This 30-second PSA draws attention to unsafe workplaces and their potentially deadly impact on emergency responders. The TV spot features real firefighters instead of actors and it’s based on actual hazards they’ve encountered at work sites. It highlights several workplace hazards, including clutter, blocked exits and improperly stored materials. We hope that after viewers watch this PSA they will look at their own workplace from the point of view of emergency responders and take steps to make their workplace safer for everyone. The TV spot, which has been broadcast across Canada and parts of the U.S., is part of the John Petropoulos Memorial Fund’s Put Yourself in Our Boots safety campaign, which includes a 10-minute safety video, a series of PSAs, posters, safety tip sheets and other resources.
The Put Yourself in Our Boots campaign is intended to make people think about workplace safety from the point of view of emergency responders and equip them with the tools to make changes in their workplaces. The campaign includes a 10-minute safety video that highlights the story of Const. John Petropoulos, who passed away in the line of duty when he fell through a false ceiling while investigating a break and enter complaint at a warehouse. The safety video includes interviews with police officers who were there the night John died, as well as his widow Maryanne Pope. It also examines workplace safety for all emergency responders. Interviews with police, fire, and EMS personnel and feedback from workplace health and safety professionals provide viewers with tangible tips they can use to keep their workplaces safe for those needing to respond to their premises.As well, the safety video stresses the importance of traffic safety, because the workplace of emergency responders is every place, including roads.
When you make your workplace safe for emergency responders, you make it safe for everyone, including your own employees. Put Yourself in Our Boots is a call to action to think about workplace safety from a different perspective: that of someone entering an unfamiliar workplace after hours, in poor lighting, and during a highly stressful situation – such as a fire, medical emergency, or a crime in progress. Learn more at www.OurBoots.ca.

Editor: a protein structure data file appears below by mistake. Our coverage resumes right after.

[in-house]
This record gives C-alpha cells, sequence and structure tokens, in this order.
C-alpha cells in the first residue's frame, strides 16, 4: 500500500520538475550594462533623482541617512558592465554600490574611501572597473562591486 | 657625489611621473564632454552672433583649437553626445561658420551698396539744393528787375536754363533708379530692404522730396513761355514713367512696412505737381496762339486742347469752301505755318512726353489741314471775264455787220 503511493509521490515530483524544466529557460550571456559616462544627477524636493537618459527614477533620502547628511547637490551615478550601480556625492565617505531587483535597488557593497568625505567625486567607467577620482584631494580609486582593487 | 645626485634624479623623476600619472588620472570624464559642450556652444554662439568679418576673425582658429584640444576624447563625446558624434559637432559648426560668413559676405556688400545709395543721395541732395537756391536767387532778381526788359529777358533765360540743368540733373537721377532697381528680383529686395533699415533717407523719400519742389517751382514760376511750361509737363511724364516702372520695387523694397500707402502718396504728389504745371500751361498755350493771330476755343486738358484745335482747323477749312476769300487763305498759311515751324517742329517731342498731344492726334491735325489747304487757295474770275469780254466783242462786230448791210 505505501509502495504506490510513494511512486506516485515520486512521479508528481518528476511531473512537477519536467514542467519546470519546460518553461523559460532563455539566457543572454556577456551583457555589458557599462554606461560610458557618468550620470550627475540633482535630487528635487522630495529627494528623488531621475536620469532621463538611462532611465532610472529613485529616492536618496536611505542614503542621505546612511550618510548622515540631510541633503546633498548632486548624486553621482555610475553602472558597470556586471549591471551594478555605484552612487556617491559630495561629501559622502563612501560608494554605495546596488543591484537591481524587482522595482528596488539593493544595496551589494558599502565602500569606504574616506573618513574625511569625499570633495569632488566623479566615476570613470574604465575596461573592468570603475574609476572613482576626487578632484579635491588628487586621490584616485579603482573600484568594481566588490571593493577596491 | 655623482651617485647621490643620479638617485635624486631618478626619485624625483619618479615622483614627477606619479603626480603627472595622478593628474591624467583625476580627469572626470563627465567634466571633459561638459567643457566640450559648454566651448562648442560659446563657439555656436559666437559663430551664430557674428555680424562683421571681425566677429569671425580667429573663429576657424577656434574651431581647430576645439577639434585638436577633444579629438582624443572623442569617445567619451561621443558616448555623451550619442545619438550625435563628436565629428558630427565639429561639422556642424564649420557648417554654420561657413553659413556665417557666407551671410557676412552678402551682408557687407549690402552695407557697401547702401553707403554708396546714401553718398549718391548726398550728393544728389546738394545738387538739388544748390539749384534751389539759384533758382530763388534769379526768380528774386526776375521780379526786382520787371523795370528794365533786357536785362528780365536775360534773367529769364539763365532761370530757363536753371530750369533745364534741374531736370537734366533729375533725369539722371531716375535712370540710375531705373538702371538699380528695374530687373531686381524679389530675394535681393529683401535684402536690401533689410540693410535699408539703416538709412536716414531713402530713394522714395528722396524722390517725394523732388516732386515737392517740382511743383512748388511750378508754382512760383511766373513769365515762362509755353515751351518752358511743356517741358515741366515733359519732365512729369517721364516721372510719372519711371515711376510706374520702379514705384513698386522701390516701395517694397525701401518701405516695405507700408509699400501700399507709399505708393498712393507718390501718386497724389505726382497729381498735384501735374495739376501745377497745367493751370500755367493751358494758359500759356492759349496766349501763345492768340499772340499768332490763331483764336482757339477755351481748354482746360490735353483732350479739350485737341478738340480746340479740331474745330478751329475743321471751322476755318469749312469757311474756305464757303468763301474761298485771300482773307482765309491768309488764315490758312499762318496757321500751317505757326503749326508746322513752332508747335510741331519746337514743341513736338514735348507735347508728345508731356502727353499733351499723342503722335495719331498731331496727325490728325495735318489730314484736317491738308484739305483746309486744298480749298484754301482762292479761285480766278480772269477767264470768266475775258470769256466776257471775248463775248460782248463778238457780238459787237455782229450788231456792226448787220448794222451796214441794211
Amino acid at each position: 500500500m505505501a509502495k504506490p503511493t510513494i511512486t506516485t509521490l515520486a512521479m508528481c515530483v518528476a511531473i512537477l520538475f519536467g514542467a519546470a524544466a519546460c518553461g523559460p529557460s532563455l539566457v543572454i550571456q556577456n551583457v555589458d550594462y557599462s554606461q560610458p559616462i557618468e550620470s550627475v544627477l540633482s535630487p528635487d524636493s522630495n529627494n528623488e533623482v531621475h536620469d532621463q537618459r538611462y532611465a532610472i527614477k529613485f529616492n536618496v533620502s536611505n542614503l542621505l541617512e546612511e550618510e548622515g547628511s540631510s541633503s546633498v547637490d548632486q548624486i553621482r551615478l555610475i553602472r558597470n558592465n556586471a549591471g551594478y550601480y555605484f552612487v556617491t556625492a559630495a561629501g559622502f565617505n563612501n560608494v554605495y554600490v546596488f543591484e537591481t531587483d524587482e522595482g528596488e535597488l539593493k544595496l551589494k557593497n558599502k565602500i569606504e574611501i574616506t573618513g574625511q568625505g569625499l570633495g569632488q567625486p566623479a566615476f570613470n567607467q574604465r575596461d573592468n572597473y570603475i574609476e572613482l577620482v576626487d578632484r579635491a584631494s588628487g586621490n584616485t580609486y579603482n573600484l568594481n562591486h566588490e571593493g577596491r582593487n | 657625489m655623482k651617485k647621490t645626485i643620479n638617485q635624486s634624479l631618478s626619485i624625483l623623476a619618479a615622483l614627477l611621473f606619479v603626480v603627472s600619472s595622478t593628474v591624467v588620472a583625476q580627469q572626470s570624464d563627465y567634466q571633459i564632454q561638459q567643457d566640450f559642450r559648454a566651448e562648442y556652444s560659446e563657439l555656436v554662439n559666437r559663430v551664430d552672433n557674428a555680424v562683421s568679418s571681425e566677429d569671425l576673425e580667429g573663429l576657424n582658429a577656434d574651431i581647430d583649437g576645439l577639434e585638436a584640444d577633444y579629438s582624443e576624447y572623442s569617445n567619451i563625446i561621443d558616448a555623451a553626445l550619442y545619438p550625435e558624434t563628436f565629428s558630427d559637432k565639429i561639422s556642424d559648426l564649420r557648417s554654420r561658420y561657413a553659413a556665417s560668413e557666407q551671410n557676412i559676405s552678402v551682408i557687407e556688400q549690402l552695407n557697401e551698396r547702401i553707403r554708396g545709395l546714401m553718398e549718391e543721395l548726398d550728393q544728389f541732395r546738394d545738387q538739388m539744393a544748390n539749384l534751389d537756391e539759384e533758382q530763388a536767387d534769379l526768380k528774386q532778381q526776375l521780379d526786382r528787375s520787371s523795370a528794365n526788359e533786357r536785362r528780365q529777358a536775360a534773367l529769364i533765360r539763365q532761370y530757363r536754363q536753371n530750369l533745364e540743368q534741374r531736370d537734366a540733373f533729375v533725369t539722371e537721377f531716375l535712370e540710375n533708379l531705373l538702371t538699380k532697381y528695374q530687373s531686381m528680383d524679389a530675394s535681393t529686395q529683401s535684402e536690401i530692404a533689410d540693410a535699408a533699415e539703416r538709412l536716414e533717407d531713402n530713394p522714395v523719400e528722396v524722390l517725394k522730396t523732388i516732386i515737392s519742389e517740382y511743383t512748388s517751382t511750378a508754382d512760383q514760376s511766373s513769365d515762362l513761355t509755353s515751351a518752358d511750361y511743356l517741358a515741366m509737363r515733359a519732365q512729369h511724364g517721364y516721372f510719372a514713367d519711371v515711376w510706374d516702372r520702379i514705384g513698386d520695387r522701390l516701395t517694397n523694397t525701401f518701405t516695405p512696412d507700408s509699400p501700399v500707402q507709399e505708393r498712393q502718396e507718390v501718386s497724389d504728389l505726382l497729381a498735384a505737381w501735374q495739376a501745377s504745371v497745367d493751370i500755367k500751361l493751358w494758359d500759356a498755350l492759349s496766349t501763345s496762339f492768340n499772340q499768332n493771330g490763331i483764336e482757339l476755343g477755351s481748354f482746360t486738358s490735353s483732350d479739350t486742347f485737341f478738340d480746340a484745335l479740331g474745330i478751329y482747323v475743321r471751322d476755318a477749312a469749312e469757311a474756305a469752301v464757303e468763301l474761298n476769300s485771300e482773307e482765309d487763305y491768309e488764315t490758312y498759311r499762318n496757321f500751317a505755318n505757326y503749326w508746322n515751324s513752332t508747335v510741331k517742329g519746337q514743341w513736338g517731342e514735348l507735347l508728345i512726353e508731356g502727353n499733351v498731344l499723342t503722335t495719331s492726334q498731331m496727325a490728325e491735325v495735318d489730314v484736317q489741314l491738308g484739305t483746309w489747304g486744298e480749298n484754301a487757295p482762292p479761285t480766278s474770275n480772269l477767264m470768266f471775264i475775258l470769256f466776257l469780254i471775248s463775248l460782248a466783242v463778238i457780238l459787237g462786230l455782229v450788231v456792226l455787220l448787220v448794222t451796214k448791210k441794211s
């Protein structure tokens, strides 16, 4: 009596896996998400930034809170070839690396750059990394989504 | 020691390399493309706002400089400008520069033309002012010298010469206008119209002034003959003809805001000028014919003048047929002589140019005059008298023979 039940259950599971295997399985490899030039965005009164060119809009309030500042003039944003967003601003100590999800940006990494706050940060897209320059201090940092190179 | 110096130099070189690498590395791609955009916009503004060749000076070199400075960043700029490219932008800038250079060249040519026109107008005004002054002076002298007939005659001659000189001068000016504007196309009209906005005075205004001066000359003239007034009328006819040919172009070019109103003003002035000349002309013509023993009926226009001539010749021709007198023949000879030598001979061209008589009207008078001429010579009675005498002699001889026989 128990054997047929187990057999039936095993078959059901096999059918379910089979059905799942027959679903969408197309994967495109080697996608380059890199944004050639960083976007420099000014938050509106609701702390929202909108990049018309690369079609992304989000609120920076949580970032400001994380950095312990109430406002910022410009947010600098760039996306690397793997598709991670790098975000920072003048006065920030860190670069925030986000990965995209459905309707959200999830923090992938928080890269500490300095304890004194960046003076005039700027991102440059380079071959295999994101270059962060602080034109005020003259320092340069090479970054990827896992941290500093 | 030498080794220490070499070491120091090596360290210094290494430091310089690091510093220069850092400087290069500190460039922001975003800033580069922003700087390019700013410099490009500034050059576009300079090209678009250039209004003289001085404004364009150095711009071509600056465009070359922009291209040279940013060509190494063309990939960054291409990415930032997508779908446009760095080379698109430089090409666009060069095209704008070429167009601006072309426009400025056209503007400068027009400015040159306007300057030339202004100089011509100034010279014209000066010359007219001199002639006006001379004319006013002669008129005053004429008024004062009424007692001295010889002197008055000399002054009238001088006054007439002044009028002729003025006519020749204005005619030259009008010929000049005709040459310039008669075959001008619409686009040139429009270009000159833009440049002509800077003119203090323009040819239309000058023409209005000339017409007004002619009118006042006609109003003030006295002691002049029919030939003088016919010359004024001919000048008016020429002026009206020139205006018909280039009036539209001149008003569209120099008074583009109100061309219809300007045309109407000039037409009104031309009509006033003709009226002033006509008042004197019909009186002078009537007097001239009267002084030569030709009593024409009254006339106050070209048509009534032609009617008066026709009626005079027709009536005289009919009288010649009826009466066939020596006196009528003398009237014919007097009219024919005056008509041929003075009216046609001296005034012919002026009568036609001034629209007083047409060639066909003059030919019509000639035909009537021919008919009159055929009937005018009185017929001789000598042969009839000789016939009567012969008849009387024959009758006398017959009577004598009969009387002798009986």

This public service announcement highlights the dangers faced by first responders at emergency scenes and traffic calls. The TV spot, which has aired throughout Canada and parts of the U.S. since 2006, features police officers, paramedics, firefighters and tow-truck drivers playing games in a picnic setting until midway through when a firefighter asks “What is it you think we’re doing?” The PSA then shows first responders doing their jobs at an emergency scene before announcing: “Please give us room to work and slow down, because it’s no picnic out here.” The TV spot is accompanied by posters, print PSAs and decals which can be found on emergency vehicles across Western Canada.
This TV spot – the first PSA created by the JPMF – is a highly emotional and personal message that focuses on the relationship between John Petropoulos and his wife Maryanne Pope, as well as his pursuit of his lifelong dream of becoming a police officer. This is contrasted with images of John’s funeral and the impact his death had on Maryanne. The purpose of the PSA is to convey the importance of making workplaces safe for everyone, including emergency responders.